Here’s what that means for this release: as it says in the insert “99% of the music has been changed.” Yes, there is very little original music in this entire show. If you want the old music, I’m sure you can find the bootlegs on teh Internets.

If you aren’t concerned about the music problem, just want the show on DVD so badly that you don’t care, or have never watched the show before, then pick this set up. So far this trip down down memory lane is worth the price, despite the music issue.

Doodle God

Editor’s Note: Originally Aired sometime in 2010-ish. We’ll say May. That sounds good.

I happened to find a flash page for this game today and was instantly hooked by it’s simple premise: Starting out with 4 elements, you have to combine two items within each element to make new items and elements.

It works both physically (for instance: air + water = steam) and as a play on words (for instance: Fire + Water = alcohol). It starts off with only four elements (earth, air, fire and water) and then grows to 196 elements and 21 categories (as of the current version).

You are also able to tie the game to your Facebook profile and share your progress with your friends. There is a help function that will give you an element so you can try to guess the two that combine to make it. Another help function will show two categories and say that two elements from the categories will combine to make a new element.

If you don’t want to immediately shell out the money for this app, you can try a free flash version

Here is the official iOS App Store link

Naughty Bear

While you wouldn’t always associate Teddy Bears with brutal slaughters because of an anti-social bear not being invited to a party due to his namesake, this game tries to distance the traditional opinions of mild mannered bears in every way possible.

The game’s premise is quite simple: You are Naughty Bear, a friend to no one on an island of Teddy Bears. There’s a big bear fiesta and you’re not invited (obviously for the same reasons your name is Naughty Bear). You did try to make a present and play nice, but after being laughed at the only obvious answer is to go on a homicidal rampage through the different parts of the islands, slaughtering your neighbors along the way.

There are several ways that you can eliminate the ones that laughed at you: You can simply grab a weapon and go to town on them, sending stuffing flying all around. You can try to set a trap, and try to lure the unsuspecting bears out before you slice their head off (or bludgeon them to death with a club). You can also use various items in your surroundings for a contextual kill (for instance, you can freeze a person in a refrigerator, shove a phone through their head while they try to call for reinforcements, and so on). Finally there is an “Ultra-kill” where you scare a victim so badly that they end their own life with whatever weapon they happen to have.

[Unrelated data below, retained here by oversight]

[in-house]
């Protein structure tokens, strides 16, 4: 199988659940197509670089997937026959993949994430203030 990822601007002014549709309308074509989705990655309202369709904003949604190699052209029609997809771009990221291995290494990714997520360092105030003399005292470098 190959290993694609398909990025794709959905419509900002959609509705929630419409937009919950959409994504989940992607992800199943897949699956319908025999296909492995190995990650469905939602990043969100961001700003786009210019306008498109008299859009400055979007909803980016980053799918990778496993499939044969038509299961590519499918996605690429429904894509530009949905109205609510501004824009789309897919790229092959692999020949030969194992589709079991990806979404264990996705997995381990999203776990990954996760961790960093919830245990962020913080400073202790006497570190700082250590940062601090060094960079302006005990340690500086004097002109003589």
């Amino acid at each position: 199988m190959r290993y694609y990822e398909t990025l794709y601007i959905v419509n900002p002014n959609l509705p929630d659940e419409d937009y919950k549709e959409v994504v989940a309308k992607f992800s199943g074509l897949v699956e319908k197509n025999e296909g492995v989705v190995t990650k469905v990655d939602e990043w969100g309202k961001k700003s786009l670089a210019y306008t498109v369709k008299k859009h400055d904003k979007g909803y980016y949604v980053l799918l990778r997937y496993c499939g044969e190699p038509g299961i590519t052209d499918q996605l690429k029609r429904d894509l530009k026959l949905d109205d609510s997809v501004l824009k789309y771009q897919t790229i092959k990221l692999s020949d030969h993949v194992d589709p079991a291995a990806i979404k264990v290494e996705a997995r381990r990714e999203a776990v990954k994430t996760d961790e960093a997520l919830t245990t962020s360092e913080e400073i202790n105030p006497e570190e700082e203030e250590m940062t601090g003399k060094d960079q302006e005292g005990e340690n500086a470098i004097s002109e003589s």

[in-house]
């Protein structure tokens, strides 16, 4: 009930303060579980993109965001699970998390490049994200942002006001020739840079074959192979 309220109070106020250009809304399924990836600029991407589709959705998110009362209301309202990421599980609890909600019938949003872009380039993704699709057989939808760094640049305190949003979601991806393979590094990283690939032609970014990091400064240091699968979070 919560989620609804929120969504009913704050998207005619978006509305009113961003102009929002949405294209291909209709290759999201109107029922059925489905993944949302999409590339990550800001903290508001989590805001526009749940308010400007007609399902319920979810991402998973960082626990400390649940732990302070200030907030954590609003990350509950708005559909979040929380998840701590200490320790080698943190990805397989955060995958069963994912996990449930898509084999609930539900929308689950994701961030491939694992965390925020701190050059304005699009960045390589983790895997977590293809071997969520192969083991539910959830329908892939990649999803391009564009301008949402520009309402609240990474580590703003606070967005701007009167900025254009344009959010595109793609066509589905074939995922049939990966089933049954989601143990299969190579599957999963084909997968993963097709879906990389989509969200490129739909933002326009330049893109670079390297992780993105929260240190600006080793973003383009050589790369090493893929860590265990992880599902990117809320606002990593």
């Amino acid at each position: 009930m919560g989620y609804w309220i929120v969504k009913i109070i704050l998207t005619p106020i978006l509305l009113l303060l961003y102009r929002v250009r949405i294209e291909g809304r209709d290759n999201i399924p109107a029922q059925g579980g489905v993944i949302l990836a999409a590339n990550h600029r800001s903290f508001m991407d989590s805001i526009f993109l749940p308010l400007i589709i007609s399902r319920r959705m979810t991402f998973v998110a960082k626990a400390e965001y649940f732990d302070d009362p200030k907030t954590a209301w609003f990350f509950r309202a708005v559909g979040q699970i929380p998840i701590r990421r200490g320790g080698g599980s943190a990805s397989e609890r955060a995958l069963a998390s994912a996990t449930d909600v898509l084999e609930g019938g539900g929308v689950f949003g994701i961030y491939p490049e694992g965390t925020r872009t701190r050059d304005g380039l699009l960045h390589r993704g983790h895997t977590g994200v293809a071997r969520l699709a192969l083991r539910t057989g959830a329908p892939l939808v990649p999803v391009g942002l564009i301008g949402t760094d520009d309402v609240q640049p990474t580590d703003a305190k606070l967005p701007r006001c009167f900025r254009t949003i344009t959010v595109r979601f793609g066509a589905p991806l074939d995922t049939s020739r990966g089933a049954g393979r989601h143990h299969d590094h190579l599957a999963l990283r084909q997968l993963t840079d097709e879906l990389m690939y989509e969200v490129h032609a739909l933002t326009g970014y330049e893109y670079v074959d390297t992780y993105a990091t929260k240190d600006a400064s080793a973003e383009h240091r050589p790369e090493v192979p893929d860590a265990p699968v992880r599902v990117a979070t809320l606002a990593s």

You will use these ways of killing to go through 7 levels (each having their own unique challenges) of a mad rampage as you ruthlessly seek revenge on the other bears for laughing at you and calling you names, not ever letting you join in their reindeer (Teddy Bear) games.

I found the game both fun but frustrating.The fun part being able to figure out new ways to kill the bears while going through the challenges, watching the scared bears run away while tripping over their own two feet. I also enjoyed driving the bears insane, leading to them taking their own lives.

The ninja guards were funny at first… then they became frustrating because there was nowhere to hide from them. This makes certain challenges (such as the “don’t get touched” challenge especially difficult).

The challenges were interesting the first few tries, but after failing the same challenge over and over, I was ready to move on. Also by that time it had become more of a challenge to keep the camera from getting caught up on the edge of the map as I try to hide from my enemies in the woods. The camera would seem to spasm and want to look at something completely irrelevant to who I was hiding from, and that got annoying really fast.

While it doesn’t feel like a short game, doing the same challenges over and over does get a little tiresome. The storyline was good, but don’t expect too much out of the storyline of one bear’s revenge.

I wouldn’t rush right out to buy this one. Perhaps rent it first and test the waters.

The Toxic Avenger and Other Tromatic Tales

When I first discovered the beautiful B-Moves that are the “Troma Productions,” I was immediately disgusted and intrigued, like when someone sees a terrible car crash but wants to see all the gruesome details and stay with it until the end.

Well sirs and madams, this is definitely something you may want to check out if you like gruesome car crashes.